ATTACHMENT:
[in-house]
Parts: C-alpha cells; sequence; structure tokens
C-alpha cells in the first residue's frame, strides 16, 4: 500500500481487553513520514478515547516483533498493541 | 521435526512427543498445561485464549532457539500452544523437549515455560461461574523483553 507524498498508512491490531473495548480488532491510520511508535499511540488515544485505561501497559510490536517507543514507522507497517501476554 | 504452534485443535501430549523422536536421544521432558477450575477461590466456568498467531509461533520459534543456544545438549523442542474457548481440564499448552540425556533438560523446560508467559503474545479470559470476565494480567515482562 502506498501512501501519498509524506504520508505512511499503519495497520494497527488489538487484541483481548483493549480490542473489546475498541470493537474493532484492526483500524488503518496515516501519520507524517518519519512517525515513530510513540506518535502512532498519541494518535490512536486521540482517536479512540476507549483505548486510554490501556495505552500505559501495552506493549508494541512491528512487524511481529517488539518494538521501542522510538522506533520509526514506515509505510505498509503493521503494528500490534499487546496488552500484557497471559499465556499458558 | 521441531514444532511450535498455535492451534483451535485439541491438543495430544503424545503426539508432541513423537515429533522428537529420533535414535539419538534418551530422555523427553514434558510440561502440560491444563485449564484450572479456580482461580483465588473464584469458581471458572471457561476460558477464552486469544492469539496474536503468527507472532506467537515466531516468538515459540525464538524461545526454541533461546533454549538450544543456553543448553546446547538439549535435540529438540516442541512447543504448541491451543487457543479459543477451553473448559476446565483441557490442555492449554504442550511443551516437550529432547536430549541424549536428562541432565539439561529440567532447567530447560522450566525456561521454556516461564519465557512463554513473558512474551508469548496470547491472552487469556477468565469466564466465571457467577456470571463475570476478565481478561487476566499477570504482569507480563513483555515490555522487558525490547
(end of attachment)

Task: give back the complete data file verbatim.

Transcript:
[in-house]
Parts: C-alpha cells; sequence; structure tokens
C-alpha cells in the first residue's frame, strides 16, 4: 500500500481487553513520514478515547516483533498493541 | 521435526512427543498445561485464549532457539500452544523437549515455560461461574523483553 507524498498508512491490531473495548480488532491510520511508535499511540488515544485505561501497559510490536517507543514507522507497517501476554 | 504452534485443535501430549523422536536421544521432558477450575477461590466456568498467531509461533520459534543456544545438549523442542474457548481440564499448552540425556533438560523446560508467559503474545479470559470476565494480567515482562 502506498501512501501519498509524506504520508505512511499503519495497520494497527488489538487484541483481548483493549480490542473489546475498541470493537474493532484492526483500524488503518496515516501519520507524517518519519512517525515513530510513540506518535502512532498519541494518535490512536486521540482517536479512540476507549483505548486510554490501556495505552500505559501495552506493549508494541512491528512487524511481529517488539518494538521501542522510538522506533520509526514506515509505510505498509503493521503494528500490534499487546496488552500484557497471559499465556499458558 | 521441531514444532511450535498455535492451534483451535485439541491438543495430544503424545503426539508432541513423537515429533522428537529420533535414535539419538534418551530422555523427553514434558510440561502440560491444563485449564484450572479456580482461580483465588473464584469458581471458572471457561476460558477464552486469544492469539496474536503468527507472532506467537515466531516468538515459540525464538524461545526454541533461546533454549538450544543456553543448553546446547538439549535435540529438540516442541512447543504448541491451543487457543479459543477451553473448559476446565483441557490442555492449554504442550511443551516437550529432547536430549541424549536428562541432565539439561529440567532447567530447560522450566525456561521454556516461564519465557512463554513473558512474551508469548496470547491472552487469556477468565469466564466465571457467577456470571463475570476478565481478561487476566499477570504482569507480563513483555515490555522487558525490547